Now this guy is shooting the same drills as I am–except he is doing it at 25 yards. I try to picture and get my mind wrapped around how he is doing it. It looks so effortless and he does it consistently. Puzzled, I wonder how he is doing that and I make a note to really pay attention to what I am doing because I want to shoot like that guy does.

At times, I can match his performance. Those are the times when I am doing my training like I should, giving it my best effort each and every time and not holding back–doing things as well as I can, not just as fast as I can. Overall though, that guy is stronger, leaner, faster, more skilled and a better overall performer than I am.

He is not arrogant or base; he always has an encouraging smile on his face, except when he is performing. Then it is a look of supreme focus, relaxation and awareness of the task at hand.

He gets up each morning at 5:30 a.m. and invites me to go along on a training hike, a run, or a bike ride.

He sits down to each meal and eats simple, plain fare packed with nutrition but not an ounce of wasted calorie or nutrient.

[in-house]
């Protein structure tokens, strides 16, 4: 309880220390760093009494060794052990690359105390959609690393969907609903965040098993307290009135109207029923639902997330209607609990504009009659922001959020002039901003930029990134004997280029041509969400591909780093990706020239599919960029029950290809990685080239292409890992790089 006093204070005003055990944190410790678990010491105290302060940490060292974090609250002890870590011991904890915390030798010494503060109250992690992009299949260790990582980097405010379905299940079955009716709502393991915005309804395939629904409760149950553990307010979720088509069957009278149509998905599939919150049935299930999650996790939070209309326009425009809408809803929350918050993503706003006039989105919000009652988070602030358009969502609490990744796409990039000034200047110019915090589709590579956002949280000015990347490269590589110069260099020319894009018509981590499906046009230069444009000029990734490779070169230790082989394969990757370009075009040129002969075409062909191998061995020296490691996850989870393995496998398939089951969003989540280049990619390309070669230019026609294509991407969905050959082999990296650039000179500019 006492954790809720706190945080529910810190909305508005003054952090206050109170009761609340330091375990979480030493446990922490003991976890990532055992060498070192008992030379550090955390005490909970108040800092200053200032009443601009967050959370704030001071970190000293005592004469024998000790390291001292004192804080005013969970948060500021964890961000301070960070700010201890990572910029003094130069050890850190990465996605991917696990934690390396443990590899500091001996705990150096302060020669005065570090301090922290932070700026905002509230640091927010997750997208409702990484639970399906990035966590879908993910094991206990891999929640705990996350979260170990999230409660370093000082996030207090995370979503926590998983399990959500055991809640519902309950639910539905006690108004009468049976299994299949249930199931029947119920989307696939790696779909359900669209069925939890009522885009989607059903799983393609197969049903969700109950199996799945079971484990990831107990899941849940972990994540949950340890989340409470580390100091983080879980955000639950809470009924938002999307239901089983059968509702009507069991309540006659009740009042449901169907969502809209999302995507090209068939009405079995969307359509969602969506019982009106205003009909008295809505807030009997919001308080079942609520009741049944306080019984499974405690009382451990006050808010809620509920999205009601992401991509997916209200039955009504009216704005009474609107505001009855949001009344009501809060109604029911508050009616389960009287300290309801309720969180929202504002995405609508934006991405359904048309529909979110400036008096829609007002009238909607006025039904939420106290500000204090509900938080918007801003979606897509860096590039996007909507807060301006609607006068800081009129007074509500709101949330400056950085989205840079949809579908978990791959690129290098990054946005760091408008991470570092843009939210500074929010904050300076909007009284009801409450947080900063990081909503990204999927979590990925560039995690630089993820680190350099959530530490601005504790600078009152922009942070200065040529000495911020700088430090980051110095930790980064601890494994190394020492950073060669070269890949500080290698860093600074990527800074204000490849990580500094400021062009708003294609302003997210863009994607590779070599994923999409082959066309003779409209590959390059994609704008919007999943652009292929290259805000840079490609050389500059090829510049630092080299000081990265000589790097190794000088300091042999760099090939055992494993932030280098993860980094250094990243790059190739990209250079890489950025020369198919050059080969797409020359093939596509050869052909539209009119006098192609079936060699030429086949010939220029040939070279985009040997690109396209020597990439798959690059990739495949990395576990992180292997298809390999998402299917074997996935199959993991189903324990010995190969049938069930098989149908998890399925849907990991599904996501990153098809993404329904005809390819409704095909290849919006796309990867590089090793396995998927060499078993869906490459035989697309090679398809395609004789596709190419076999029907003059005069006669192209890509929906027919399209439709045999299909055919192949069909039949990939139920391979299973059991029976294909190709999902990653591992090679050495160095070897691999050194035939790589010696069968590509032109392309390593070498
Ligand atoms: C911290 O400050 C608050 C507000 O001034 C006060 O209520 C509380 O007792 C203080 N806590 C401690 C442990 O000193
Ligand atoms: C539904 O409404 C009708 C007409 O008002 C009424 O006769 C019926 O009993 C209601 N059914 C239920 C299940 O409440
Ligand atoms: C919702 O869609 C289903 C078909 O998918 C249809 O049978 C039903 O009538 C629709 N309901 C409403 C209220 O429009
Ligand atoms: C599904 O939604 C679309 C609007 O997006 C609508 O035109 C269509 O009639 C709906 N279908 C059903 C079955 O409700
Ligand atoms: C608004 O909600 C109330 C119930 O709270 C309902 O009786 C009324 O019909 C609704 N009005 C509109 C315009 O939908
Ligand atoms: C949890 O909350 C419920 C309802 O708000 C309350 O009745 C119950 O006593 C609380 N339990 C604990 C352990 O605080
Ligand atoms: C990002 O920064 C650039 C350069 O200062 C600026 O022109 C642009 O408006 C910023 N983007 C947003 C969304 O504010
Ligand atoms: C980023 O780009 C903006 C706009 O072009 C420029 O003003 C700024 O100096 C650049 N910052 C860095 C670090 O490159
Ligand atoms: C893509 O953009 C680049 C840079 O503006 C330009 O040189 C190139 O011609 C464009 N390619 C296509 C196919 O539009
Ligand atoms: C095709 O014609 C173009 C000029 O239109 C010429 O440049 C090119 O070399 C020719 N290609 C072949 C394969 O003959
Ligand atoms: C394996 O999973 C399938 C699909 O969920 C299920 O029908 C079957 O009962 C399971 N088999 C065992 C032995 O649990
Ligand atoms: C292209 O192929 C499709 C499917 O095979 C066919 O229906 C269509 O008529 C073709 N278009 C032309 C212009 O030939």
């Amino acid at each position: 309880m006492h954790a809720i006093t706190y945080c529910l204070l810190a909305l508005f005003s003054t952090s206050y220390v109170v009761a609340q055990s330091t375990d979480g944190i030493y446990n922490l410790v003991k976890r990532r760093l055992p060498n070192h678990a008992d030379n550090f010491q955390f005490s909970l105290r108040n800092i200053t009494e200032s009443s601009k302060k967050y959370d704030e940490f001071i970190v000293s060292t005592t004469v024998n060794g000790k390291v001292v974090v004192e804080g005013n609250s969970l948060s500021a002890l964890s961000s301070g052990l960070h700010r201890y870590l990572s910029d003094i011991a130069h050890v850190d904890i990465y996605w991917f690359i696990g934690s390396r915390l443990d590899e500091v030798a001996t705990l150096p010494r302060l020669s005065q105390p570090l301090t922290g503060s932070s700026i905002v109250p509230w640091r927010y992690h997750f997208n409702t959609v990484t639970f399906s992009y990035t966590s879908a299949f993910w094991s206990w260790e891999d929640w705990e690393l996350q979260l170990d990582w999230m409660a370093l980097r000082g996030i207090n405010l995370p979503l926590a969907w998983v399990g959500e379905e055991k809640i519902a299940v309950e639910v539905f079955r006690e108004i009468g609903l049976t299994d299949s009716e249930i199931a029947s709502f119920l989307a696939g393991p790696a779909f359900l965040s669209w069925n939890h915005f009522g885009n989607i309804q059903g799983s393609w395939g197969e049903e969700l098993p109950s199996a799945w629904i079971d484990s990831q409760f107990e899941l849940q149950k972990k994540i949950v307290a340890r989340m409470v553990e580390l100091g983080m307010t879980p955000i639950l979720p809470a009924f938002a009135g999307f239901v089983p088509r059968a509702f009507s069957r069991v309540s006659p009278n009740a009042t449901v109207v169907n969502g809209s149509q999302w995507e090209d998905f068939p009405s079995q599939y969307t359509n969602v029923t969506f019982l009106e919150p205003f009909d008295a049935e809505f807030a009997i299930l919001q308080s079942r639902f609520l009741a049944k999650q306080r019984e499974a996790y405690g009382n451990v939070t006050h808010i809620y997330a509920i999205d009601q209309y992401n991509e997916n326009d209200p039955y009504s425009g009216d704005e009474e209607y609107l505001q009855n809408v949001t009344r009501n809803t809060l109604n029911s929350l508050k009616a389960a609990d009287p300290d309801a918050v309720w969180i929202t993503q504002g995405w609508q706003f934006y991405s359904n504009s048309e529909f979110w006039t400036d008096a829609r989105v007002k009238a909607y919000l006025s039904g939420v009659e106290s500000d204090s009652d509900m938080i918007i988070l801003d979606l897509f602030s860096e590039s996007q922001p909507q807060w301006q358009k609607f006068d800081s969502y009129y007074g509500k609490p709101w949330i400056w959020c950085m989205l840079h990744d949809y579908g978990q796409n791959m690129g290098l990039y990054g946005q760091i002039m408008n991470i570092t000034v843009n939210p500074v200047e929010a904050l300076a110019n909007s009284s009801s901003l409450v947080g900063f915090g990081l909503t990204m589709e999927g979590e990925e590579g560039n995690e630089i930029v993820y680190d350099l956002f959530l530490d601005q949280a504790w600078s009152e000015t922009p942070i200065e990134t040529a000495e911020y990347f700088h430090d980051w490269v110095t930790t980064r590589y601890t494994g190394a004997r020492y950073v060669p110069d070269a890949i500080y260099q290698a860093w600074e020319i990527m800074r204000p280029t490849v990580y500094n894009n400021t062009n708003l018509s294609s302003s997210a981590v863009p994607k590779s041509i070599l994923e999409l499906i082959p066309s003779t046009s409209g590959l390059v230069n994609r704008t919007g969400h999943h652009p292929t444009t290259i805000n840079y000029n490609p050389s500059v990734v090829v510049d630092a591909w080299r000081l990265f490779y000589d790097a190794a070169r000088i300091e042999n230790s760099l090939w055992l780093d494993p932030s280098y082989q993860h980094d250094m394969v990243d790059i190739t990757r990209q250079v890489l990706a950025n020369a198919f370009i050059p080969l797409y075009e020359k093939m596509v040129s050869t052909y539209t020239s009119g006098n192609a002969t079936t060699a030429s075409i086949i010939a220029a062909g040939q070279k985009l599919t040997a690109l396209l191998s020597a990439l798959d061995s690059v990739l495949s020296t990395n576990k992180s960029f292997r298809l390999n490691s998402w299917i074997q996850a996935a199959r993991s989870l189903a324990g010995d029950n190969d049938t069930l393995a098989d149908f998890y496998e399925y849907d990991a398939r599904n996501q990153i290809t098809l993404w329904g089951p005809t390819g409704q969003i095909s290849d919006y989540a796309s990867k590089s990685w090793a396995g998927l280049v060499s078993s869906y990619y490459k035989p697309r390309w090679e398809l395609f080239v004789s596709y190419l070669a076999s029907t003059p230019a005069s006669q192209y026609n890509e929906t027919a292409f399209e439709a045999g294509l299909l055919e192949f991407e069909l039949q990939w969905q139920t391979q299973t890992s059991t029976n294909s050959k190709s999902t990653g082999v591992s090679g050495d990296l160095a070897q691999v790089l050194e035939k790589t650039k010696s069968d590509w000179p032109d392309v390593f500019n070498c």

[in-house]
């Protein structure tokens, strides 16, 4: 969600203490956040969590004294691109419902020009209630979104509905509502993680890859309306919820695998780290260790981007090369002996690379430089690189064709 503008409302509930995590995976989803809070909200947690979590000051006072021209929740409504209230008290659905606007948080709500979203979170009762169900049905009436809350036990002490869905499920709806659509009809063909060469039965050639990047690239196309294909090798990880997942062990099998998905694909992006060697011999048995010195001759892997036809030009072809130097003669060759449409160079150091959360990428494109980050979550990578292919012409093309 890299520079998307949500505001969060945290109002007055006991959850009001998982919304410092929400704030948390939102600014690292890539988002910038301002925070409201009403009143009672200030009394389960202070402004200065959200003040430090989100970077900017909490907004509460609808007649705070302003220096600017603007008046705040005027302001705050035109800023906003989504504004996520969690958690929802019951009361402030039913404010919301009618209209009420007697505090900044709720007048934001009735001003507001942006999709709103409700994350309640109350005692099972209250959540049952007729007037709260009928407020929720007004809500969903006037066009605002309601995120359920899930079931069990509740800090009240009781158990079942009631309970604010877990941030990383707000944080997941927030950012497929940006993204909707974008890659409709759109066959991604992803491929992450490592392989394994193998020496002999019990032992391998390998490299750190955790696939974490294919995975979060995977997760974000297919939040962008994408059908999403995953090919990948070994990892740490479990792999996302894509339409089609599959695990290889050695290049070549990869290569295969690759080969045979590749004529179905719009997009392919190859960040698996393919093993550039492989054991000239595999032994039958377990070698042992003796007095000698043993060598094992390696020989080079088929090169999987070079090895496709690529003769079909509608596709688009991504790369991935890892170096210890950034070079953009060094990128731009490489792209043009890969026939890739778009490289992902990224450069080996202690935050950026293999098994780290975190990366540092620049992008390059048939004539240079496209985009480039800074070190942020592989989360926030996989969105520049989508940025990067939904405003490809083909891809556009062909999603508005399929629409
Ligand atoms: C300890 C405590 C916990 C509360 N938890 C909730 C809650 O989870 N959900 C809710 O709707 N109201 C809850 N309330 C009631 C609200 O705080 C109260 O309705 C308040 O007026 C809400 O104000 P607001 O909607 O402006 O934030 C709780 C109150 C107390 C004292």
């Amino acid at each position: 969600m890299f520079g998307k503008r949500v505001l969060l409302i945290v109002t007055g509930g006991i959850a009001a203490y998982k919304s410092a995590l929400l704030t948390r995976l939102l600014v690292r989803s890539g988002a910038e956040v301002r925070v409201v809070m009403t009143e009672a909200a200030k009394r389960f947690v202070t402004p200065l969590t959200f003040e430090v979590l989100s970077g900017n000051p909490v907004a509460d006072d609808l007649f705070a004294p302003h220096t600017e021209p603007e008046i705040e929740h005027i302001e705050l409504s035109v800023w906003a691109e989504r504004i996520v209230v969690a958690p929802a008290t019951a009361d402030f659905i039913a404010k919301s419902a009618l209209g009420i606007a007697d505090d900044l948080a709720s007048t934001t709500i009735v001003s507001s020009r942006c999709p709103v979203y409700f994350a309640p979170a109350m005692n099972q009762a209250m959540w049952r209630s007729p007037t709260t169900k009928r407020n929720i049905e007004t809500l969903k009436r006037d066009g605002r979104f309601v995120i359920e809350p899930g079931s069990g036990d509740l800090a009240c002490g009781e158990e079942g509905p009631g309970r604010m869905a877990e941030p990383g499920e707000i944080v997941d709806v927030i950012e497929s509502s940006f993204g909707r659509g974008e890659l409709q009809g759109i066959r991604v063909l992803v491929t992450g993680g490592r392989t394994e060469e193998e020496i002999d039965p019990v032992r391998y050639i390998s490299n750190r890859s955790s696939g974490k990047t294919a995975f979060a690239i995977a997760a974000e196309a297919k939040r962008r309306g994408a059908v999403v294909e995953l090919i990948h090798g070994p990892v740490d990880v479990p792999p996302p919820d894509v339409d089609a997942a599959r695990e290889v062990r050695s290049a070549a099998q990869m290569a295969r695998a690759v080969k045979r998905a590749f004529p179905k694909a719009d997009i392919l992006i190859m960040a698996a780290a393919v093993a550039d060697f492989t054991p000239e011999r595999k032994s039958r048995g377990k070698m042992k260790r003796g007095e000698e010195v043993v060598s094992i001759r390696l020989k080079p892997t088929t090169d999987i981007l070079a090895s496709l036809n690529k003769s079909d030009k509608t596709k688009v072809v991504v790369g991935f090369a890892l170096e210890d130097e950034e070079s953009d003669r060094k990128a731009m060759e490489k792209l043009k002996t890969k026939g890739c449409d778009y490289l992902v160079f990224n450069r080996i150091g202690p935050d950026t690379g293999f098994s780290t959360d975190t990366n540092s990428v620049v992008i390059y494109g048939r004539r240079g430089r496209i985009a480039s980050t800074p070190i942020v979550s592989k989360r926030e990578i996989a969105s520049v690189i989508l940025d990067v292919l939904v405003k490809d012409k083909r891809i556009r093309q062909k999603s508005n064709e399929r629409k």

Without a word, he gets his shooting gear together almost every morning and dry fires. He pays attention to his performance, working patiently to improve his skills.

He goes to the range, in most weather conditions, with a smile on his face and a feeling of anticipation of how much better he is going to be shooting today than the time before. He makes sure that I know I am welcome to come with him any time I like.

He trains with a single-minded focus and determination.

In competition and in real life, he is totally committed to mission. He performs at a level few can match, yet he takes time to be a good friend, with kind words for others.

He makes time in his day to be a loving husband and father. He greets each challenge or problem calmly and objectively.

Who is that guy?

That guy is me, or rather, the guy I want to be. He is my alter ego, my mentor, my coach and my inspiration. I want to be able to perform like he does, when it counts, both in competition and when others may depend on my skills in a crisis.

He is a choice I have in my mind; to stay where I am at or to be like him. He is the invisible pull that makes me feel restless because I know that he is out training or doing things that I should be doing.

I have trained for over 30 years now to catch up to his level. I am closer now than I have ever been… but I am not there yet. He is still ahead of me. The only way I can catch him is to be just like him and train like him.

And so I will.

Catch your dreams; they are closer than you think.

Ron Avery

Co-founder, Tactical Performance Center